April 24 marks the 87th anniversary of the famous “Persons Case” (Reference re meaning of the word “Persons” in s. 24 of British North America Act,  SCR 276, 1928 CanLII 55). On April 24, 1928, the Supreme Court of Canada ruled that the word “Persons” in section 24 of the British North America Act, 1867 did not include female persons, and therefore women were not eligible to sit in the Senate. This was reversed a year later by the Judicial Committee of the Privy Council in Britain.
The Court’s logic was that if the British Parliament had meant for women to be included as “qualified persons” under s. 24 of the British North America Act, it would have said so. The Privy Council rejected this argument (Edwards v. Attorney General of Canada  AC 124). The members of the Privy Council established a principle of understanding that justice requires judges to consider an evolving social context when they interpret laws. The Lord Chancellor Sankey said it best in his decision:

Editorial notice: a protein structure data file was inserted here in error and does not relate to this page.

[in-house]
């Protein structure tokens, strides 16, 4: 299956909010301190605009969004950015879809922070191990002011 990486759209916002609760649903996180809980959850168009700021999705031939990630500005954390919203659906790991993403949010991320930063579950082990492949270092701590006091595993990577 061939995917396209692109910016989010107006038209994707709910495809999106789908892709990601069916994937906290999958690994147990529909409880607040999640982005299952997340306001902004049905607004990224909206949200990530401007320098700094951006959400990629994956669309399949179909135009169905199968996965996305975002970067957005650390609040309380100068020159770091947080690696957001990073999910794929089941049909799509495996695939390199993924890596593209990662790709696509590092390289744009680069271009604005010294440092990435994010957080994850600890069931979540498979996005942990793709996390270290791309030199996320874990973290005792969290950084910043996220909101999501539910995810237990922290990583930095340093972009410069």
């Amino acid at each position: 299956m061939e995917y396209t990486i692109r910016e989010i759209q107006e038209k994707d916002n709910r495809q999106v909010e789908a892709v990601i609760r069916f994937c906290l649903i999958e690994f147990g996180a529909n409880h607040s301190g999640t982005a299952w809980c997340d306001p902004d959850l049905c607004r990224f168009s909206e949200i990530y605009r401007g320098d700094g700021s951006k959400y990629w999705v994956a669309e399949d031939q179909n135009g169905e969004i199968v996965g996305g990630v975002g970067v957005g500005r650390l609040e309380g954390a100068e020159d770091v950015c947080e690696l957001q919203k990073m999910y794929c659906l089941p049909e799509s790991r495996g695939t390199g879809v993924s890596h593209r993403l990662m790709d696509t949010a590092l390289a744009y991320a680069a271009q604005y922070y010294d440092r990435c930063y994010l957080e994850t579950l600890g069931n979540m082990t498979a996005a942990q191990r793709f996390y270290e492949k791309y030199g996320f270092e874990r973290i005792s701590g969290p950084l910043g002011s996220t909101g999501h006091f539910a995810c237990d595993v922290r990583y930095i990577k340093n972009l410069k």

“…and to those who ask why the word should include females, the obvious answer is why should it not.”
“Customs are apt to develop into traditions which are stronger than law and remain unchallenged long after the reason for them has disappeared.”
” The exclusion of all women from public offices is a relic of days more barbarous than ours, but it must be remembered that the necessity of the times often forced on man customs which in later years were not necessary.”
The “Persons Case” cost a total of $23,368.47 in lawyers’ fees paid by the Government of Canada. In 1930, Montreal’s Cairine Reay Wilson became the first woman appointed to the Senate.